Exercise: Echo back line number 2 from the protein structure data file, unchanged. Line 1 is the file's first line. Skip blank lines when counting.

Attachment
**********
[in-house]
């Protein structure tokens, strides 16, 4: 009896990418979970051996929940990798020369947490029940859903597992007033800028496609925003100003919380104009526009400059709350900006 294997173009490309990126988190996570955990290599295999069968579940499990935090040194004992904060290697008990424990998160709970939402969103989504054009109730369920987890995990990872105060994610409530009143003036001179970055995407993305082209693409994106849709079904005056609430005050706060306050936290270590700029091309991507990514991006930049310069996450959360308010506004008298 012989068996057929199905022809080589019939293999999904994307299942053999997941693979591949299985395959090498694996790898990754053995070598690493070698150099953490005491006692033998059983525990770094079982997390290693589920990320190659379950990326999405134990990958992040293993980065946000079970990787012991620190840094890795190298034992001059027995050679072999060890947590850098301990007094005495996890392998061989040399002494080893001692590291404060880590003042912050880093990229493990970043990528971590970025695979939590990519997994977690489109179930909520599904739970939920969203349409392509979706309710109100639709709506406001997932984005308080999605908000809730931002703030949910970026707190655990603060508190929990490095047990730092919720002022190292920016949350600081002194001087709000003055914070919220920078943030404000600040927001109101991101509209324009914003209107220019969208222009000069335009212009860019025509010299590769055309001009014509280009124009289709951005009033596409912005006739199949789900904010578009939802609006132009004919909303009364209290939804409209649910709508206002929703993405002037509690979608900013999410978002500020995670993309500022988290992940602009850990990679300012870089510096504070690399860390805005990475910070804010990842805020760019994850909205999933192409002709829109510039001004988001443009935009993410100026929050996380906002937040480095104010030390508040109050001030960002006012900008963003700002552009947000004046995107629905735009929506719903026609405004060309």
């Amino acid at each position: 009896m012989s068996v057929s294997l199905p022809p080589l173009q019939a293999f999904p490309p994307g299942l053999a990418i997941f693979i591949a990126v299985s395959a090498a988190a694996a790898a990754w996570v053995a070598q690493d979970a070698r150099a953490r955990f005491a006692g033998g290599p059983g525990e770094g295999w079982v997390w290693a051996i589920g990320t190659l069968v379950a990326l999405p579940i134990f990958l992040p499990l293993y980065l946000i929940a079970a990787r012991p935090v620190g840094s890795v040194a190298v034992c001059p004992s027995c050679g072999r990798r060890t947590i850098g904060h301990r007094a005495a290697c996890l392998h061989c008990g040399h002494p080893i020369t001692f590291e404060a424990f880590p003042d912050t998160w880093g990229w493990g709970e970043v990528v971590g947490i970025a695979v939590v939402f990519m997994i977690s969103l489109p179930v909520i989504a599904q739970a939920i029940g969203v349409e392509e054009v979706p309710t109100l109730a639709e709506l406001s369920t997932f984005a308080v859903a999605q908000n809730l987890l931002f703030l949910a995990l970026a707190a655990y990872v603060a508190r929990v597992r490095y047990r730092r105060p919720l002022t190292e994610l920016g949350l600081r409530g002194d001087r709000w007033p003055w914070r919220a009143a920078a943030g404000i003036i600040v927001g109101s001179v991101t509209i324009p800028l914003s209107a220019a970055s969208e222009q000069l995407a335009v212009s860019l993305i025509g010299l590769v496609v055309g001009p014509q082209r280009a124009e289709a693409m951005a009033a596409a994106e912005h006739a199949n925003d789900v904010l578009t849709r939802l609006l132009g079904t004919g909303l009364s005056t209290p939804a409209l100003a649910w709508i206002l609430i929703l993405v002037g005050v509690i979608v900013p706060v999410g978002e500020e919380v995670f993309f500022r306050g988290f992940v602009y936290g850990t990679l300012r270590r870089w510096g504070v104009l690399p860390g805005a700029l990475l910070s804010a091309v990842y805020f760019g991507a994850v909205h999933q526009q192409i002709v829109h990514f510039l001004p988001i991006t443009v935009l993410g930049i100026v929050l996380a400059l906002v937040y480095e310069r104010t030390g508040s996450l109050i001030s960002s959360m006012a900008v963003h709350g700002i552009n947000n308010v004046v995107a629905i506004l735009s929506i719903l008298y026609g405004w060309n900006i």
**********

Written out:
């Protein structure tokens, strides 16, 4: 009896990418979970051996929940990798020369947490029940859903597992007033800028496609925003100003919380104009526009400059709350900006 294997173009490309990126988190996570955990290599295999069968579940499990935090040194004992904060290697008990424990998160709970939402969103989504054009109730369920987890995990990872105060994610409530009143003036001179970055995407993305082209693409994106849709079904005056609430005050706060306050936290270590700029091309991507990514991006930049310069996450959360308010506004008298 012989068996057929199905022809080589019939293999999904994307299942053999997941693979591949299985395959090498694996790898990754053995070598690493070698150099953490005491006692033998059983525990770094079982997390290693589920990320190659379950990326999405134990990958992040293993980065946000079970990787012991620190840094890795190298034992001059027995050679072999060890947590850098301990007094005495996890392998061989040399002494080893001692590291404060880590003042912050880093990229493990970043990528971590970025695979939590990519997994977690489109179930909520599904739970939920969203349409392509979706309710109100639709709506406001997932984005308080999605908000809730931002703030949910970026707190655990603060508190929990490095047990730092919720002022190292920016949350600081002194001087709000003055914070919220920078943030404000600040927001109101991101509209324009914003209107220019969208222009000069335009212009860019025509010299590769055309001009014509280009124009289709951005009033596409912005006739199949789900904010578009939802609006132009004919909303009364209290939804409209649910709508206002929703993405002037509690979608900013999410978002500020995670993309500022988290992940602009850990990679300012870089510096504070690399860390805005990475910070804010990842805020760019994850909205999933192409002709829109510039001004988001443009935009993410100026929050996380906002937040480095104010030390508040109050001030960002006012900008963003700002552009947000004046995107629905735009929506719903026609405004060309």